Longtime Mall Santa Out in the Cold

Michael Graham, who has served as the legendary Tysons Corner Santa Claus for the past 18 years.
Michael Graham, who has served as the legendary Tysons Corner Santa Claus for the past 18 years. (Courtesy of Brotman-Winter-Fried Communications)
By Fredrick Kunkle
Washington Post Staff Writer
Wednesday, October 22, 2008

Santa just got the boot. And not just any Santa.

Michael Graham has been Santa at Tysons Corner Center for so long that many who visited him when they were young have brought their own children to experience his magic: a real snowy beard, a twinkle in his eye, a way with children that conveyed the presence of a kind and timeless character. He drew family members from the Washington region and beyond who stood in long lines for hours and brought albums with pictures taken in his lap from Christmases past.

But after 18 years of planting children on his knee, Graham said yesterday that the Fairfax County mall is not inviting him back this year. Graham said he's not sure why, particularly because he had a contract until 2012. A spokeswoman for the company that manages the mall said Graham has done nothing wrong. It's just that the company wanted a different Santa signed on by the new photo operator who will run the event.

That leaves Graham, 51, without work this holiday season and with visions of foreclosure dancing in his head. Graham, who works as a carpenter in a small Tennessee town when he's not minding the store at the North Pole, said he was counting on the $30,000 he would earn as Santa when he bought a new house last year.

Now it's too late to book another mall, and he has already spent a good bit of money preparing for Christmas. It's not elves who make each of the three $900 custom-tailored velvet suits he goes through each year, or the boots that go for $725 a pair.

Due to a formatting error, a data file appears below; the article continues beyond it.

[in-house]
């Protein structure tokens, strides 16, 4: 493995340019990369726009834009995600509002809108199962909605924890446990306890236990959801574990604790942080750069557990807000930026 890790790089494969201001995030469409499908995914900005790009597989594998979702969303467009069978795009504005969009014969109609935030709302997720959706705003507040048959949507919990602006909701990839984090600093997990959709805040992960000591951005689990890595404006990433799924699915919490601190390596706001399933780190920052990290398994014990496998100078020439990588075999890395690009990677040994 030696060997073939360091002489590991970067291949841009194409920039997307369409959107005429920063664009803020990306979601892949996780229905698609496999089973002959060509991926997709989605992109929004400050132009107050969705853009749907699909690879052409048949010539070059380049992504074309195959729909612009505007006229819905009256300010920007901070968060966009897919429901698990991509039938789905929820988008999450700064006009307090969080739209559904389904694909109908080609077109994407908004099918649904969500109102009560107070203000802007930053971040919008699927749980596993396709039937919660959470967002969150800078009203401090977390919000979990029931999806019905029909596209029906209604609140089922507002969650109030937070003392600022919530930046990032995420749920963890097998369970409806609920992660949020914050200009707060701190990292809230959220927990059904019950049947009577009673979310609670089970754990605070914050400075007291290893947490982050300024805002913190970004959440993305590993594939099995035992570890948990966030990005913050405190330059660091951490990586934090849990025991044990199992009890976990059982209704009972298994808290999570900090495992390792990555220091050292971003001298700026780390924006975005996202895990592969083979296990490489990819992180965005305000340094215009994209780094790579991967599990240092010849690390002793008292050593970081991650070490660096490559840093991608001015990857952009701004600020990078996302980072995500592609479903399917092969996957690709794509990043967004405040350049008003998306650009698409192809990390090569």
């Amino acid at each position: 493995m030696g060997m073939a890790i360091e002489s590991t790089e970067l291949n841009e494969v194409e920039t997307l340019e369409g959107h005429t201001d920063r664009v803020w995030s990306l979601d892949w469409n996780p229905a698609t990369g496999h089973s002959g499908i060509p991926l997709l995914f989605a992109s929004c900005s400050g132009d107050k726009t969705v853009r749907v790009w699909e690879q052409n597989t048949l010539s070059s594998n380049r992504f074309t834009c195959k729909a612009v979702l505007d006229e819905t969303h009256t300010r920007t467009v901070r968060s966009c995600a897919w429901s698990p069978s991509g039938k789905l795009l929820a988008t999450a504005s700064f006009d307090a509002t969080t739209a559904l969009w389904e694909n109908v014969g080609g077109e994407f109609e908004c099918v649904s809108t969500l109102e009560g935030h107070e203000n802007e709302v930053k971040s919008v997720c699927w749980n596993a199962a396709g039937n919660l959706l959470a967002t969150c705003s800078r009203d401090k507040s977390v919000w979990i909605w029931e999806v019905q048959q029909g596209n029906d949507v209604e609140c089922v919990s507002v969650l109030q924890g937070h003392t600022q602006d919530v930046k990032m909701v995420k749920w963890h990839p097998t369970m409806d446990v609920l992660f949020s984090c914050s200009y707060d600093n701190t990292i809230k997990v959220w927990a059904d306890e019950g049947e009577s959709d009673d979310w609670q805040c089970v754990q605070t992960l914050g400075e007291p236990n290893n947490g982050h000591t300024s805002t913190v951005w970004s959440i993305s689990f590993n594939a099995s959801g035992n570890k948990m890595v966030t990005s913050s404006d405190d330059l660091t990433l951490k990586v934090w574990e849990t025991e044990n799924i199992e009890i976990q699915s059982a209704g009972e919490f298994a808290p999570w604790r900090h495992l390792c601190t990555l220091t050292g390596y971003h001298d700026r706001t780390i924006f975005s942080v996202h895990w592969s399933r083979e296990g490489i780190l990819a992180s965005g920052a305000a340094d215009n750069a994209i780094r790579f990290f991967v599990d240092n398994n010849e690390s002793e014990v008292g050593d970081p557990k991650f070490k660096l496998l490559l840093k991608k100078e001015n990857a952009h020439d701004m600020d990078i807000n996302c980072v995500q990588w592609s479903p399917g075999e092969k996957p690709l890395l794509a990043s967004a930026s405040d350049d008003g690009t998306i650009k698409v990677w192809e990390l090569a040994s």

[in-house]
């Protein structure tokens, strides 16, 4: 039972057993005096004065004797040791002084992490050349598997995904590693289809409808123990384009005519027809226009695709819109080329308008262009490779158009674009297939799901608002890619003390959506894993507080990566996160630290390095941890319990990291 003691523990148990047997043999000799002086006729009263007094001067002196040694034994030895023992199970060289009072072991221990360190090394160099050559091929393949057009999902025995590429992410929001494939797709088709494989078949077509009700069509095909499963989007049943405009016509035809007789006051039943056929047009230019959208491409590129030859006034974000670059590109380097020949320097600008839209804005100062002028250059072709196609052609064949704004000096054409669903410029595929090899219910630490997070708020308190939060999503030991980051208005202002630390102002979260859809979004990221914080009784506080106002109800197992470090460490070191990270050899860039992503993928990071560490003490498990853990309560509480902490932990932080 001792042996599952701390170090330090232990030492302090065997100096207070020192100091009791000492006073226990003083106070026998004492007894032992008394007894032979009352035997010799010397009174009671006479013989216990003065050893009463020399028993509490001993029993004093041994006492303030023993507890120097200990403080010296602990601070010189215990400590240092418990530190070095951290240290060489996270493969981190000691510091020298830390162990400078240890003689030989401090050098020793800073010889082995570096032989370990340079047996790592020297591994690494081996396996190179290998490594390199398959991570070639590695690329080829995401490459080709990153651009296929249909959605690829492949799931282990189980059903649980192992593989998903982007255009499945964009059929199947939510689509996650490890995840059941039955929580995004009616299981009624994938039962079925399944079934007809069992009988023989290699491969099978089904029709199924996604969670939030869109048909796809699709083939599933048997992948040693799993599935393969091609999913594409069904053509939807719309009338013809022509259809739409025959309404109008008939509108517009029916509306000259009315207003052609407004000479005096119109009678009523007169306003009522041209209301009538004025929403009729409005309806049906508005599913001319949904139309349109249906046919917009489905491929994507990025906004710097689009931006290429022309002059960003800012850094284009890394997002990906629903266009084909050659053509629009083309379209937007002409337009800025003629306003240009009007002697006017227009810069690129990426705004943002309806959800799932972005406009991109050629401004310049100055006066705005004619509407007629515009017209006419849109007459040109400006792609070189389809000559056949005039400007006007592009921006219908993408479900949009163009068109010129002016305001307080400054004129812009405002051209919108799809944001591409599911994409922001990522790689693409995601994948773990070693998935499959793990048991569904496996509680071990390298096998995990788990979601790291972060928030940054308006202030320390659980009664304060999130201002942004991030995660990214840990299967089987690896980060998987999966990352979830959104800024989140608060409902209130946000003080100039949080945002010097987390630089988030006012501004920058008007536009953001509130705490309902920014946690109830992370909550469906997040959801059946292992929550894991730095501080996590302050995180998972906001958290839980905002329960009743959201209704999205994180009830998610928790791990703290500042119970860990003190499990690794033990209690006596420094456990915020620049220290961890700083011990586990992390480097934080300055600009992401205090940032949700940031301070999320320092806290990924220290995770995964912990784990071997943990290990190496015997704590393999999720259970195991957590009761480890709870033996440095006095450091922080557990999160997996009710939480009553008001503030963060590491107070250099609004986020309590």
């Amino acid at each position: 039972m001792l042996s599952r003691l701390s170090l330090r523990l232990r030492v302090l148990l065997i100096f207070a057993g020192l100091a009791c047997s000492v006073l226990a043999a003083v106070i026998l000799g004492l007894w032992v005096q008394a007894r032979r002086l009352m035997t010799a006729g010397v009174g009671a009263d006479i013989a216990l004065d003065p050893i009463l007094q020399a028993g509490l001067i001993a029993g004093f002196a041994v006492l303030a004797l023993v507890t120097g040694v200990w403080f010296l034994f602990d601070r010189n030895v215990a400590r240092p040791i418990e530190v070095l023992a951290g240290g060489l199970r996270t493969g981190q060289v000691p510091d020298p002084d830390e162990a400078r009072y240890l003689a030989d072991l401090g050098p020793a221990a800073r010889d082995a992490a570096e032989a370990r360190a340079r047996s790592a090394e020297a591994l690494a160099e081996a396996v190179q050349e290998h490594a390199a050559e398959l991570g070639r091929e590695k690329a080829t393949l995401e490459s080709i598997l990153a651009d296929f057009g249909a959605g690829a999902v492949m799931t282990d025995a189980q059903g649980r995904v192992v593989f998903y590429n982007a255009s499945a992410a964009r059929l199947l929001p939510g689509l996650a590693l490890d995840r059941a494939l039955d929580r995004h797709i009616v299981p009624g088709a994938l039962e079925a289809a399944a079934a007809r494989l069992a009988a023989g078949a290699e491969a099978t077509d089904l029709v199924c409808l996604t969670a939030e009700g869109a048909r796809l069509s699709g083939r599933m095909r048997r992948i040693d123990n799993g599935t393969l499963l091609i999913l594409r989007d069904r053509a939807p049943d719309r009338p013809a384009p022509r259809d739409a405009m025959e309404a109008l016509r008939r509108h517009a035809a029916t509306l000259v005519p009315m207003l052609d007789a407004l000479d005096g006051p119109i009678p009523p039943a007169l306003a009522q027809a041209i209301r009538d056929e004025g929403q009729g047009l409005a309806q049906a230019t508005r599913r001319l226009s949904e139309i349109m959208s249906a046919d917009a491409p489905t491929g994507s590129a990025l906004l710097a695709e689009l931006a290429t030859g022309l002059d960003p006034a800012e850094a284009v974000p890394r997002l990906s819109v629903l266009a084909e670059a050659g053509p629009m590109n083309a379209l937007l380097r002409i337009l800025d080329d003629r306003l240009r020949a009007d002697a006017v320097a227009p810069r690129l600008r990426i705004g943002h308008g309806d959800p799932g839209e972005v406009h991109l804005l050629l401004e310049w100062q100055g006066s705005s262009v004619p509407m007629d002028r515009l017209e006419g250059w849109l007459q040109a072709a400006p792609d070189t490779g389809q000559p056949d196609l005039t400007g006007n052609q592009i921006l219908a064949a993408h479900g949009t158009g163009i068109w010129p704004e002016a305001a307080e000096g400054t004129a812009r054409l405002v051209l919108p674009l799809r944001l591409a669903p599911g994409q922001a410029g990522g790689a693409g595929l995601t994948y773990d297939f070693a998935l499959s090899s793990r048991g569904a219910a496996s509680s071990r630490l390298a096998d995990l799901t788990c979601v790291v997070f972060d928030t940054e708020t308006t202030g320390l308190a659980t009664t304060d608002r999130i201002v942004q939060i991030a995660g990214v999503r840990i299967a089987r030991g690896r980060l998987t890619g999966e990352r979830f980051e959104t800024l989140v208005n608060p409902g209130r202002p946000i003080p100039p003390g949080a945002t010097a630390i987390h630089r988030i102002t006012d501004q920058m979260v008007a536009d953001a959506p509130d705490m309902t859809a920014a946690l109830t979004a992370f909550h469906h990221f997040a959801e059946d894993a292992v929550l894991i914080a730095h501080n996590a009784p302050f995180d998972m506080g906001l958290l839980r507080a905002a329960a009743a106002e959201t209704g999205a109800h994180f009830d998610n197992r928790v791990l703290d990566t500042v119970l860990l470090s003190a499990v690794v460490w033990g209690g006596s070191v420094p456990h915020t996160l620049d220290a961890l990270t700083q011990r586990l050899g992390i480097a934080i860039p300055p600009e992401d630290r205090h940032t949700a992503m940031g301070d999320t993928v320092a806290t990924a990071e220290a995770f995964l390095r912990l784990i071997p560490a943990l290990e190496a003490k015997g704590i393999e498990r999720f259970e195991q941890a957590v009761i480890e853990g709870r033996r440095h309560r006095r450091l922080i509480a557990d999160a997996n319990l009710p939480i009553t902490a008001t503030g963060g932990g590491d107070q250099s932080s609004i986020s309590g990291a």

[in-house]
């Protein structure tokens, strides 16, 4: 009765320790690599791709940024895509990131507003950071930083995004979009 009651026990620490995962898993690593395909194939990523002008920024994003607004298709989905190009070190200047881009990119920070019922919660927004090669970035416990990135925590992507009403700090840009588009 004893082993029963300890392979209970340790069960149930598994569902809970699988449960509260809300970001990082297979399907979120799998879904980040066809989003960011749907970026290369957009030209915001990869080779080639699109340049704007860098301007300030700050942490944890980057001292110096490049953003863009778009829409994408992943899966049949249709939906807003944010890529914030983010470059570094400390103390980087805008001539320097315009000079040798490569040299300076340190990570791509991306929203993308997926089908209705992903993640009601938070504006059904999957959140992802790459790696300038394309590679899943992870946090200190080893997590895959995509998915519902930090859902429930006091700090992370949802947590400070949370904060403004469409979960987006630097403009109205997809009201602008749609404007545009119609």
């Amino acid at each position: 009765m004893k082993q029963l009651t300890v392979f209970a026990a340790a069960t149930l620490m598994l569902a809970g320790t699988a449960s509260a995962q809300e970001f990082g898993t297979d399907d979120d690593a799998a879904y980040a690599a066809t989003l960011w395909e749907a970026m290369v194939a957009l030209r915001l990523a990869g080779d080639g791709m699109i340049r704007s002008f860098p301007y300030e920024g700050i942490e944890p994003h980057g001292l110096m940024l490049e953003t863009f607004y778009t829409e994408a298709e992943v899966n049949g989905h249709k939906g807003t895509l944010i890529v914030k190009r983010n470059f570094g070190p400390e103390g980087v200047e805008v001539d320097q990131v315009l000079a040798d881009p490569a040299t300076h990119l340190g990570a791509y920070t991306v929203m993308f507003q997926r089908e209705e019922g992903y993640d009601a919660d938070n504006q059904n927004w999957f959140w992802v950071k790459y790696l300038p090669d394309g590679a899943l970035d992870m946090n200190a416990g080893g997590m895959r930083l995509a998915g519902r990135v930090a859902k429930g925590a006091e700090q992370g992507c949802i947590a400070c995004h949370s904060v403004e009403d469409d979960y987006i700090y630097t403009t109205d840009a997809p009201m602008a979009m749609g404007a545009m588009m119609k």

"It obviously put me in a major bind," Graham said in a telephone interview.

Those who have known him over the years reacted to the news as if they had been exiled to the Island of Broken Toys.

"What a bunch of Grinches to do that!" said Michelle Gallagher, 40, who took her 3-year-old daughter, Anna, to see him. "I'm absolutely shocked."

Gallagher, who lives in Leesburg, said she still has last year's holiday picture, with her daughter and Santa, hanging on the refrigerator.

"He is the Santa you imagine in your mind," Gallagher said. "It's his whole demeanor, his whole presence. It's his eyes. The cheeks. The beard. It's a real beard, too -- it's huge. I mean, I won't go back there if he's not there. I won't even shop there."

People who know Graham say his ability to play Santa Claus has something to do with having three children, four grandchildren and a deep religious faith. He also takes his seasonal work seriously. He said he has never missed a day of duty. He also said he does not drink. He does not smoke. He does not curse.

His impersonation of St. Nick inspired Southern Living Magazine to write, "Yes, Virginia, there really is a Santa Claus. His name is Mike Graham."

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